Puzzle house interior, all trimmed up

I have always envisioned the puzzle house as a country cottage with hardwood floors throughout. Last weekend I bought coffee stirrers to use for the floors. The skinny stick hardwoods I did in the Fairfield just seemed too thick and clunky. To my surprise, I couldn’t find wooden stirrers at Costco, Staples, Target, or the grocery store. Finally I tried Smart & Final, a restaurant supply store, and they had them—at a great price! (The box of 500 stirrers cost less than $3, including tax.)

It took maybe five hours total (spread out over three days) to lay hardwoods for the entire house. Some of the stirrers were warped, but by placing heavy objects on them while the glue was drying, I was able to make most of them behave. The windows and doorways are trimmed with decorative strip wood that I got at the dollhouse store. I put flat strip wood inside the doorways to cover up the exposed edges of the plywood.

I used a Minwax Golden Oak stain pen for the floorboards, and Minwax Early American for the trim. I’ve said it before and I’ll say it again: stain pens are one of the best inventions ever. If you’ve never used one of these for a mini project, you’ve got to try it. It’ll blow your mind. (And I’m not just saying that because I’ve been sniffing stain fumes.)

After the hardwood floors were in, the rest of the trim work went much more quickly. I added painted trim to the edges of the walls and the second floor, to hide the plywood, and put in stained crown molding downstairs, chair rail upstairs, and baseboards throughout.

The main purpose of the chair rail was to hide a wallpaper seam that was bothering me in the larger of the two rooms. I decided to put it in the smaller room as well for consistency. I used a fancy notched trim I got at the dollhouse store that was labeled “picture frame.” (Ironically, the curved trim I used for the windows and doors was labeled “chair rail.”)

This is the first time I’ve ever done chair rail in a dollhouse. I think if I do it again, I’ll make the bottom half of the wall a different color than the top half. I also had an idea to turn some 1:12 shutters like these horizontally to create wood paneling. Due to the height of the shutter, it wouldn’t have solved the seam problem in this house so I didn’t end up trying it, but I want to try it in a future project. (Assuming I remember!)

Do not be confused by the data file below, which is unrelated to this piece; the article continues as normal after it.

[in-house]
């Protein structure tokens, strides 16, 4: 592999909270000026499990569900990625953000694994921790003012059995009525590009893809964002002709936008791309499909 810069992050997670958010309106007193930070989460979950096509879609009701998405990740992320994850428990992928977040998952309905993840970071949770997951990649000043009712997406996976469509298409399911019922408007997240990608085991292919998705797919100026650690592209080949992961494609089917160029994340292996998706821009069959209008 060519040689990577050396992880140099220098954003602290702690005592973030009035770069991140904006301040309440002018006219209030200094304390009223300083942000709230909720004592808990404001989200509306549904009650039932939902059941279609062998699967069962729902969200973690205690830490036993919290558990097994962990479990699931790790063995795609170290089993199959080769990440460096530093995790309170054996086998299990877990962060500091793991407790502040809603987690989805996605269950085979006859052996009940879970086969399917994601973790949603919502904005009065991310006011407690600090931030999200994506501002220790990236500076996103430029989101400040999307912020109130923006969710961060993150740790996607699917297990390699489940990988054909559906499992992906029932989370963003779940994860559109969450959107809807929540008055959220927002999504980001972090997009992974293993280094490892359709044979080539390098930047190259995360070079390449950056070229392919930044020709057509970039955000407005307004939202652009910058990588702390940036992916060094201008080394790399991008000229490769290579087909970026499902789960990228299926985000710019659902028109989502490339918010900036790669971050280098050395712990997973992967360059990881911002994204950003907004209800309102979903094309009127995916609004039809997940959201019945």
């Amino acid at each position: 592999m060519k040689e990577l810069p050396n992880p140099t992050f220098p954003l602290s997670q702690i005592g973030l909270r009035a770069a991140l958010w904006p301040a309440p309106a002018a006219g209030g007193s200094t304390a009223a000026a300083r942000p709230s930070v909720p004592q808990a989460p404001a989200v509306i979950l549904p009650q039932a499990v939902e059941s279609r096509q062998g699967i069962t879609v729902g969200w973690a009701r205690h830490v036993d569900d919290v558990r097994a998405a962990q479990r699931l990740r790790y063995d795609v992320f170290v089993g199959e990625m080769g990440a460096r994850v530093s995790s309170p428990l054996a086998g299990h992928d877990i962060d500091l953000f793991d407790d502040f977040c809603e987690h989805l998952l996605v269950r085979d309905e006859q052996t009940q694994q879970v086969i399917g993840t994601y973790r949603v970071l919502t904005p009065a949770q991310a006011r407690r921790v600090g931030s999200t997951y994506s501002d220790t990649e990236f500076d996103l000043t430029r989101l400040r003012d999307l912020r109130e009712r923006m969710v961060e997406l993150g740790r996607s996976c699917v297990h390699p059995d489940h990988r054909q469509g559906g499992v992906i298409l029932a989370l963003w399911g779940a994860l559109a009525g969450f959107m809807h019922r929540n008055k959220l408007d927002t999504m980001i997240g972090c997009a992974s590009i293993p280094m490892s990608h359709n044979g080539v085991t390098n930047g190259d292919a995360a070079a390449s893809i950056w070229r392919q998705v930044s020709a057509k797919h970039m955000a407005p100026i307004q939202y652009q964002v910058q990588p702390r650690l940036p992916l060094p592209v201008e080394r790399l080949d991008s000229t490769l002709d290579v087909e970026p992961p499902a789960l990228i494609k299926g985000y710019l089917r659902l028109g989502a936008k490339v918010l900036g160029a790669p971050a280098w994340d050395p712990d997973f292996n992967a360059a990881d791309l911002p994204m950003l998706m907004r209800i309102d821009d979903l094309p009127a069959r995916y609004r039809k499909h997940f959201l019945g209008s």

I thought about putting chair rail downstairs, too, but decided against it. The downstairs rooms have crown molding that the upstairs rooms don’t have, plus I didn’t want the rooms to get too matchy-matchy. Also, my brain hurt from having to think about which way to cut the angles. It may look great when it’s finished, but mitering corners is not one of my favorite activities.

Now comes the best part—interior decorating! I already have most of the furniture picked out for this house, but it’s still in kit form. I’m also going to create a yard, possibly with a small garden (nothing as elaborate as the Fairfield’s!) Yesterday I happened to walk past a garage sale where a woman was selling a swiveling “TV tray” for $3. It looks homemade; just a piece of wood on top of the same type of turntable I used for the Fairfield.

I didn’t have my wallet with me but I went back a few hours later and it was still there. Karma! It’s the perfect size for the puzzle house. I’ll cover it with grass and maybe add a picket fence and a few bushes.

There will be a bit more yard space than you see in this picture; I didn’t have the house all the way to the back when I shot it. Probably not enough room for any trees… but maybe a birdhouse on a post?


  1. Lena_P

    I was just wondering, could you stamp a design onto the upstairs wallpaper? I’ve seen people match a patterned wallpaper with a plain one with the same base color before, and it would match the country feel.

  2. John Morganti

    Looks really great Em. The floors are perfect and the trim really gives it a finished look. Can’t wait to see the furnishings.

    Love, Dad

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